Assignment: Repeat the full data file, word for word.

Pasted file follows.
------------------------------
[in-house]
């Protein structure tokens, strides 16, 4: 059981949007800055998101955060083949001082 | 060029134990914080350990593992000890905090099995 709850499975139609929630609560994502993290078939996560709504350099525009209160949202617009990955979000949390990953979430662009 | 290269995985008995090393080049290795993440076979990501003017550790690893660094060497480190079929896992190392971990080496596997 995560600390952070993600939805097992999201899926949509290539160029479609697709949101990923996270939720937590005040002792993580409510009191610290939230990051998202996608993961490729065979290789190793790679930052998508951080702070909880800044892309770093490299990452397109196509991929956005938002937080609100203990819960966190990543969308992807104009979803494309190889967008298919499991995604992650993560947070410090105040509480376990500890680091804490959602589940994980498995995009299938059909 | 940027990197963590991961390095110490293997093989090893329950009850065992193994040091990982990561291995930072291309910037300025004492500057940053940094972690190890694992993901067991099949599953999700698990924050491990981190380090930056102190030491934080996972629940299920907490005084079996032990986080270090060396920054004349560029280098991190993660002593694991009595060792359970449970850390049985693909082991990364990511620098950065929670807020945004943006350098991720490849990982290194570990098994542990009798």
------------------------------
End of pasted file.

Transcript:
[in-house]
């Protein structure tokens, strides 16, 4: 059981949007800055998101955060083949001082 | 060029134990914080350990593992000890905090099995 709850499975139609929630609560994502993290078939996560709504350099525009209160949202617009990955979000949390990953979430662009 | 290269995985008995090393080049290795993440076979990501003017550790690893660094060497480190079929896992190392971990080496596997 995560600390952070993600939805097992999201899926949509290539160029479609697709949101990923996270939720937590005040002792993580409510009191610290939230990051998202996608993961490729065979290789190793790679930052998508951080702070909880800044892309770093490299990452397109196509991929956005938002937080609100203990819960966190990543969308992807104009979803494309190889967008298919499991995604992650993560947070410090105040509480376990500890680091804490959602589940994980498995995009299938059909 | 940027990197963590991961390095110490293997093989090893329950009850065992193994040091990982990561291995930072291309910037300025004492500057940053940094972690190890694992993901067991099949599953999700698990924050491990981190380090930056102190030491934080996972629940299920907490005084079996032990986080270090060396920054004349560029280098991190993660002593694991009595060792359970449970850390049985693909082991990364990511620098950065929670807020945004943006350098991720490849990982290194570990098994542990009798």